I apologise to any who are out there panting to read more words of wisdom or diatribe – things have got in the way as things do, busyness combined of course with laziness and its handmaid procrastination. Not that there haven’t been a lot of things worth commenting on. In Canada here the evil Harper pursues his destructive course, British Columbia has its own economic and environmental disasters looming, and I sometimes think this tight little island I live on is a rare haven of more-or-less tranquil sanity. Let’s not think about the so-called United States; but what about the so-called United Kingdom?
It’s ironic maybe that furore about the Independence Referendum is becoming more strident at this period when Britain is set to celebrate the Olympics in London and the Queen’s sixtieth year on the throne. It’s a sort of bittersweet occasion when some are waving flags and others stifling yawns, while yet others are thumping tubs and calling for abolition of an outmoded and outrageous piece of mediaeval privilege imposed on a nation too meek to resist. Myself, I suppose I go along with the position (at present!) of the Scottish National Party, which says that an independent Scotland will retain the sovereign, at least until the people (who in Scotland are sovereign) decide otherwise, by a plebiscite I suppose.
I used to be an anarchist, and to be honest I still am, though I think I’ve mellowed with the years (like fine wine? or an aged cheese?). At one time I was even a member of the Scottish Labour League, a Trotskyite organisation that held little meetings where diehards lectured as many of an audience as could be mustered about the sins of capitalism and the glorious socialist future. Well, that future is still a long way off, and after fifty years the sins are even more blatant. It is true that laws have been enacted in the course of my cognitive life (I mean since I began to notice things) that have improved the lot of a good deal of humanity, but naturally there’s a lot of other things that have been forced on the people quite deliberately to lessen freedom and to improve the condition not of the poor old working class, or even the long-suffering middle classes, but the elite, the moneyed classes, the privileged two percent at the top. It’s very easy for legislators to make things comfortable for their friends, and it’s very easy (and expected) that friends in business and finance will reciprocate. So what else is new?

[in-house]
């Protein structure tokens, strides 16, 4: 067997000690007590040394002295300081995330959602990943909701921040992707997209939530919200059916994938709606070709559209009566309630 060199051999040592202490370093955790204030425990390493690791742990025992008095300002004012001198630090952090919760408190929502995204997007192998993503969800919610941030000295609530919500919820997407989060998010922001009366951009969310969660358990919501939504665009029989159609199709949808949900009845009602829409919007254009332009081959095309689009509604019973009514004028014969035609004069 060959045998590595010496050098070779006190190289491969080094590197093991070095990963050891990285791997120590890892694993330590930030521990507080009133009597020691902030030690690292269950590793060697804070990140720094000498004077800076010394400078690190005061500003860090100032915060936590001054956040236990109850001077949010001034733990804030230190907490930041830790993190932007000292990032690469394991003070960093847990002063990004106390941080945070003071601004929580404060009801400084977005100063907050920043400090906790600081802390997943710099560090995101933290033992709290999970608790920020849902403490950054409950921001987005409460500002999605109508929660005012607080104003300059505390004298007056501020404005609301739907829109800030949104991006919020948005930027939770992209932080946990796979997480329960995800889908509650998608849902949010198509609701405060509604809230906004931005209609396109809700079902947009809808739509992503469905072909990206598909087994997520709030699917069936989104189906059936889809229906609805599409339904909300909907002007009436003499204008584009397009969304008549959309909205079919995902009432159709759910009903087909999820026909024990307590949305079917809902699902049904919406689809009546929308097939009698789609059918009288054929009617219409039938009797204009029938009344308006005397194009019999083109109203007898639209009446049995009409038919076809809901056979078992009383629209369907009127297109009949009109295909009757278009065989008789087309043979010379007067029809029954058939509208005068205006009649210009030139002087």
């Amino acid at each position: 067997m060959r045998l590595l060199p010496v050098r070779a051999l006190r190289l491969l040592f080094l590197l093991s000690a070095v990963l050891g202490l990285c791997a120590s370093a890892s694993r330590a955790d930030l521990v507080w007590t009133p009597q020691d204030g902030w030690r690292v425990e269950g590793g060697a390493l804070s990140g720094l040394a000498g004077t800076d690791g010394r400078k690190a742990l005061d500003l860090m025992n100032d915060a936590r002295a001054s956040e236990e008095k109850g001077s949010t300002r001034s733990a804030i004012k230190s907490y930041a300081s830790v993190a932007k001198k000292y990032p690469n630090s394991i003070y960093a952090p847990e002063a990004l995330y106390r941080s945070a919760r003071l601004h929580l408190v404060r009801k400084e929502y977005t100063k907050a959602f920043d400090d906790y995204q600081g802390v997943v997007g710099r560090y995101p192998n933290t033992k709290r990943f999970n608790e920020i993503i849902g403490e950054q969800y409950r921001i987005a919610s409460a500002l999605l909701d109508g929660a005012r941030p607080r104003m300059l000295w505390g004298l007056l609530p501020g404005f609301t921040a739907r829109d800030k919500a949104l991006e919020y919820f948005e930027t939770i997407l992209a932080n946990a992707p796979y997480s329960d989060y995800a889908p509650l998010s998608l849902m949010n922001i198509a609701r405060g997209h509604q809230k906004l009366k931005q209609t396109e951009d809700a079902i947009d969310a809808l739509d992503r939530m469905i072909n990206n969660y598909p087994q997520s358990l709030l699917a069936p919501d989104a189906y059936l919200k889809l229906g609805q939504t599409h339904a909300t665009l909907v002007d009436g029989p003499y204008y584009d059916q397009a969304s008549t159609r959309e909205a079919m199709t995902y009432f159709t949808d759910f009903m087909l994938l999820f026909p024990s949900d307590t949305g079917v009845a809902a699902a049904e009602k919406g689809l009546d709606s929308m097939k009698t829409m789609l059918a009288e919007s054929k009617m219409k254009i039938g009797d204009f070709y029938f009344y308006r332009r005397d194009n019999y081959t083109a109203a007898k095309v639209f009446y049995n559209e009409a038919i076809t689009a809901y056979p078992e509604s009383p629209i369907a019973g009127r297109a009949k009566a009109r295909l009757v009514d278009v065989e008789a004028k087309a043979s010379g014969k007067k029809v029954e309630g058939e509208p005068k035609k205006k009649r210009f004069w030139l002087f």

But can we salvage any pleasure out of contemplating the country right now? The Queen, God bless her royal socks, is celebrating a sexagesimal stamina, and we should treat the occasion with the the respect it deserves (no rude laughter at the back!), for Elizabeth really has tried hard and should be given due appreciation. She has been, naturally, tied down by her position, her upbringing, her court and advisers (I’m remembering Verdi’s bit in Rigoletto, “Cortigiani, vil razza dannata!”), so she can’t help herself too well. She is however in the same tradition as her predecessor Victoria, who also had a Diamond Jubilee in 1897 (just a couple of years before my father was born). The country at that time was in settled imperial mood, and so the occasion was marked with due loyal solemnity and popular enthusiasm.
They wrote songs about it: I collected one about 1957 from a grand old man, Mr Stopper of Aberdeen, then living in Bellshill in Lanarkshire. I have predictably mislaid my tape recording, which after all this time is probably rather unplayable anyway, and oddly enough I never did write it down, but as far as I remember it went like this:
A very good evening my Jubilee friends,
Please forgive me for being so rude,
But a Jubilee song in this Jubilee year
I will sing if you do not intrude.
I’m out on a Jubilee spree,
I’m full up on Jubilee ale,
I was locked up last night in a Jubilee cell
And I’m out upon Jubilee bail.
* * *
All the things in our house have got Jubilee names;
These are my Jubilee clothes;
We’ve a cat that’s got Jubilee kittens – in fact
I’ve a Jubilee wart on my nose.
It’s a jolly song from the music hall of the time, and Mr Stopper sang it with panache. It shows maybe the way the ordinary folk looked at the occasion, with good-humoured affection. There is therefore a marked difference to notice in the way the populace is acting now. The number of events like street parties being planned in Scotland is about 200 I think, dwarfed by thousands in the rest of the country. England is going mad with concerts and specially written songs, a banquet or two and beacons up the length of the country – the last lit (by a button I assume) by Elizabeth herself, triggering a (surely enormous) firework display over Buckingham Palace. One item that might be quite watchable (if I had TV) is a procession down the Thames in a specially built royal barge, serenaded by many musical ensembles on other boats, and the whole thing should be quite a display.
Yet there is a quite remarkable groundswell of popular opinion that sees the monarchy as an anachronism in a modern age, and the Green Party in Scotland is in favour of a republic. They are not numerous, compared to the “mainline” parties, but they are by no means alone. The approaching referendum on independence in 2014 is a good excuse and a good opportunity to raise the question. Alex Salmond, First Minister of Scotland, has assured anxious royalists that the Queen will be kept after the great liberation, though there are many I’m sure within his party that would balk at continuing the institution after her death. William and Kate seem nice enough young folks, though Harry seems a night-clubbing joyrider; and immediately do we want Charles and his second wife on the throne, for all their well-meaning involvement in good causes?
We live in “interesting times”, right enough.